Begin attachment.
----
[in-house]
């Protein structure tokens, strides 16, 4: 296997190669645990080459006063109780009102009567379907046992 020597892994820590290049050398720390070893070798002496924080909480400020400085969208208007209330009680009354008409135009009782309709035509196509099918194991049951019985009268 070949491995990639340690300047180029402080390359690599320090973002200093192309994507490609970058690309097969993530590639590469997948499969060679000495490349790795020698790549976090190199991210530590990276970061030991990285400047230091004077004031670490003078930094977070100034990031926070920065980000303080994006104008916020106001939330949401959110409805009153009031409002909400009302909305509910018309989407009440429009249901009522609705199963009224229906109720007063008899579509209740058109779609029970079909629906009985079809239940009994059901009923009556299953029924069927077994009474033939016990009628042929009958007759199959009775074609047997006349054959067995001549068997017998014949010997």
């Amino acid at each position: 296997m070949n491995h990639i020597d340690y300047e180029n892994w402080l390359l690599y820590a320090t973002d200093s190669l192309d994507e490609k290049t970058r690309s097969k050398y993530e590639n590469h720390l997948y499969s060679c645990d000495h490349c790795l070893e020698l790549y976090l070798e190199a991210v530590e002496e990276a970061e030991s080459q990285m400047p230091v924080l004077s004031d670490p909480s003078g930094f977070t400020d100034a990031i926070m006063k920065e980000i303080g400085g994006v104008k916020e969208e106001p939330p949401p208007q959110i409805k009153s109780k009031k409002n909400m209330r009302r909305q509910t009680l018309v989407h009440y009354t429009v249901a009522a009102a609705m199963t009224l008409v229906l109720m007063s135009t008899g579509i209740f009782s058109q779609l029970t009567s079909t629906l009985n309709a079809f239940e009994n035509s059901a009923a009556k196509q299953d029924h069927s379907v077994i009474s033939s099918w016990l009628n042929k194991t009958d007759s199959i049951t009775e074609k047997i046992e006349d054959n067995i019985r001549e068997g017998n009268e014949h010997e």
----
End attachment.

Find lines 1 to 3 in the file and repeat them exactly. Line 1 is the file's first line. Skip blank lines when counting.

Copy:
[in-house]
């Protein structure tokens, strides 16, 4: 296997190669645990080459006063109780009102009567379907046992 020597892994820590290049050398720390070893070798002496924080909480400020400085969208208007209330009680009354008409135009009782309709035509196509099918194991049951019985009268 070949491995990639340690300047180029402080390359690599320090973002200093192309994507490609970058690309097969993530590639590469997948499969060679000495490349790795020698790549976090190199991210530590990276970061030991990285400047230091004077004031670490003078930094977070100034990031926070920065980000303080994006104008916020106001939330949401959110409805009153009031409002909400009302909305509910018309989407009440429009249901009522609705199963009224229906109720007063008899579509209740058109779609029970079909629906009985079809239940009994059901009923009556299953029924069927077994009474033939016990009628042929009958007759199959009775074609047997006349054959067995001549068997017998014949010997």
């Amino acid at each position: 296997m070949n491995h990639i020597d340690y300047e180029n892994w402080l390359l690599y820590a320090t973002d200093s190669l192309d994507e490609k290049t970058r690309s097969k050398y993530e590639n590469h720390l997948y499969s060679c645990d000495h490349c790795l070893e020698l790549y976090l070798e190199a991210v530590e002496e990276a970061e030991s080459q990285m400047p230091v924080l004077s004031d670490p909480s003078g930094f977070t400020d100034a990031i926070m006063k920065e980000i303080g400085g994006v104008k916020e969208e106001p939330p949401p208007q959110i409805k009153s109780k009031k409002n909400m209330r009302r909305q509910t009680l018309v989407h009440y009354t429009v249901a009522a009102a609705m199963t009224l008409v229906l109720m007063s135009t008899g579509i209740f009782s058109q779609l029970t009567s079909t629906l009985n309709a079809f239940e009994n035509s059901a009923a009556k196509q299953d029924h069927s379907v077994i009474s033939s099918w016990l009628n042929k194991t009958d007759s199959i049951t009775e074609k047997i046992e006349d054959n067995i019985r001549e068997g017998n009268e014949h010997e």